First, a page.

There was a time, not so very long ago, when if you wanted cash, you had to go the bank.  When they were open.   Does the term “Banker’s Hours” ring a bell?  You would go to the bank, stand in line, and then you withdrew your cash after interacting with the teller.  Today we have ATMs (Automated Teller Machine).  The process of verifying your identity and bank balance and then dispensing cash has been completely automated.  Could you even imagine life without them now?  Would anyone want to go back to the days before ATM machines?

There is a great story that has been floating around the net forever called The Ballad of Mel.  It chronicles the story of a programmer whose code was so meticulously optimized for the underlying hardware that that it took the story’s author two weeks to figure out how the program exited a loop.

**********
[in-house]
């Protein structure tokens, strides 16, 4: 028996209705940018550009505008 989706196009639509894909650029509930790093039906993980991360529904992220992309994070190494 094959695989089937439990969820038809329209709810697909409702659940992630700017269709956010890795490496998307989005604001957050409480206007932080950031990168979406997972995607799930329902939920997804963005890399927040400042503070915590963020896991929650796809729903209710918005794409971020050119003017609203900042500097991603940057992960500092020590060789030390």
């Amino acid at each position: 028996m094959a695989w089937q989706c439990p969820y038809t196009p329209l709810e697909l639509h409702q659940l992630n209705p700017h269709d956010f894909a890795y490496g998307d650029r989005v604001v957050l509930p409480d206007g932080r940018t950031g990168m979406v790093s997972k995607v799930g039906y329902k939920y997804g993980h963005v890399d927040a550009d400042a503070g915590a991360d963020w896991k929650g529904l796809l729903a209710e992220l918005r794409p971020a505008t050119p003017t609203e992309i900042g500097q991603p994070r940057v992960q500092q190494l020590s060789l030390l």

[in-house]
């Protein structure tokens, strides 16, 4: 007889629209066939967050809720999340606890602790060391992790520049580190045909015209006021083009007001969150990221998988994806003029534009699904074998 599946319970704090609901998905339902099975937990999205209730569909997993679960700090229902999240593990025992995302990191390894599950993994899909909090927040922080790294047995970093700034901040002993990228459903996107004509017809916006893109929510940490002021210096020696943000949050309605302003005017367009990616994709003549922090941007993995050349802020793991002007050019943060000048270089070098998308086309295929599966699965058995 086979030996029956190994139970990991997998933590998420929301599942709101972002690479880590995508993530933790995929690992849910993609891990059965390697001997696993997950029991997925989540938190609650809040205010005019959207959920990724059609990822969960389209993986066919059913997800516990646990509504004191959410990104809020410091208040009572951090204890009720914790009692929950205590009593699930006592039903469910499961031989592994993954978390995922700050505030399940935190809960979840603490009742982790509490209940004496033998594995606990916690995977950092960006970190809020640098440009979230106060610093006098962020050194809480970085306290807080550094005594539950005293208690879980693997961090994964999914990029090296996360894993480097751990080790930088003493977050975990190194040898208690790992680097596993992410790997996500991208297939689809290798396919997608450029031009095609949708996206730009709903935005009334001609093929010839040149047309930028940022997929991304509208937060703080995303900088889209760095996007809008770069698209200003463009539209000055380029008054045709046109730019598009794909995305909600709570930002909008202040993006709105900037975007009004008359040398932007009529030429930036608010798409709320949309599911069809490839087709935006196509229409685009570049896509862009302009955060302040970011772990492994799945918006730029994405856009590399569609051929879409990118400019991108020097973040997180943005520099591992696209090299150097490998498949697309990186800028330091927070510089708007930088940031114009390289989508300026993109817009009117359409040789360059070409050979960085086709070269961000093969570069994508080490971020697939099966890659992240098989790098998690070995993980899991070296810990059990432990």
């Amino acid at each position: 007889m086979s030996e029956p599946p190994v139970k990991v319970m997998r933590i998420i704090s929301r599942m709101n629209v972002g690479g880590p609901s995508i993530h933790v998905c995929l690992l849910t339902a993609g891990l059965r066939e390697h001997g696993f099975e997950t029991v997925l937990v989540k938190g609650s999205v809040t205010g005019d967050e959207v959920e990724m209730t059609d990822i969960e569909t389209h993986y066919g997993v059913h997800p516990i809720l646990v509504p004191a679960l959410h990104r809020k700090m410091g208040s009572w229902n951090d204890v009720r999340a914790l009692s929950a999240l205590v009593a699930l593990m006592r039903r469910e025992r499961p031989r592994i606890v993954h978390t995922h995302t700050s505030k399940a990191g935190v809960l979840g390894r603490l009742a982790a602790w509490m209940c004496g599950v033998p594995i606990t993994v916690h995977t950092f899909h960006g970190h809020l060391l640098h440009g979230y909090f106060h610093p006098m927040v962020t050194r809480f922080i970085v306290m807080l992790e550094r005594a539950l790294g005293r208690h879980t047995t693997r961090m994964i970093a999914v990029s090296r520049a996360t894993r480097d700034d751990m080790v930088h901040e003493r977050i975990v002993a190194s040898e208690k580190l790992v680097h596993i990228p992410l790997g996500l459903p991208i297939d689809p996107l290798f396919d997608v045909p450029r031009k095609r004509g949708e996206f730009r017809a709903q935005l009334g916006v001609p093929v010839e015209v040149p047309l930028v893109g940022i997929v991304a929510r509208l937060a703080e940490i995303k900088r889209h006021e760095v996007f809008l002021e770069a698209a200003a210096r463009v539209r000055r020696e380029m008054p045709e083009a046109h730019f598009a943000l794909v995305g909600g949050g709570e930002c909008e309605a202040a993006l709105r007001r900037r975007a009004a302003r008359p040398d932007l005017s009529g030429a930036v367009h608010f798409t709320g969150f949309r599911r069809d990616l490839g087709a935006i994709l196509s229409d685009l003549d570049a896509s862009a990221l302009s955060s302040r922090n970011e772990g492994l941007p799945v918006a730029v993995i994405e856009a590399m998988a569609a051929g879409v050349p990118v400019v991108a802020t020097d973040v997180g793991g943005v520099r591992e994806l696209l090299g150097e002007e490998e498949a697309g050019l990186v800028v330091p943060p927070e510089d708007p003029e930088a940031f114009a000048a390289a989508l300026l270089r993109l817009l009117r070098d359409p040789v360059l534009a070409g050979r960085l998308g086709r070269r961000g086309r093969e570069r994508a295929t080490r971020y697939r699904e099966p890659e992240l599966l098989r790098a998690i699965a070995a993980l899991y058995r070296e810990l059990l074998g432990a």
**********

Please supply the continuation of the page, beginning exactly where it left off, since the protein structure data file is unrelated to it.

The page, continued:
The story might make one wistful for the days when people had such deep understanding about the technology they worked with, but I ask “Would we really want to have an army of Mel’s writing code, or would we rather use software tools that, at some expense in terms of performance, allowed other developers to easily understand what the code is doing and modify it if needed?  Could we even imagine going back to a time when people wrote software that way?

I am sure there used to be an army of hardware technicians, tellers, and hex-level hardware programmers.  As these changes came, many of them lost their jobs.  Sure there are still a few of each left, just like there are still a few elevator operators and even farriers.  But the vast majority of people in those professions are no longer doing those tasks.  Those jobs simply dried up.   Of course new ones arose, and those who could adapt to the changes brought about by the new technology did well.  But if you were a hardware tech or teller in the 80’s or a Cobol or Assember language programmer from the 70s you had a choice to make: learn new technologies and adapt, become the last person doing what you do, or find yourself out of work.  And you don’t want to be the last person doing what you do.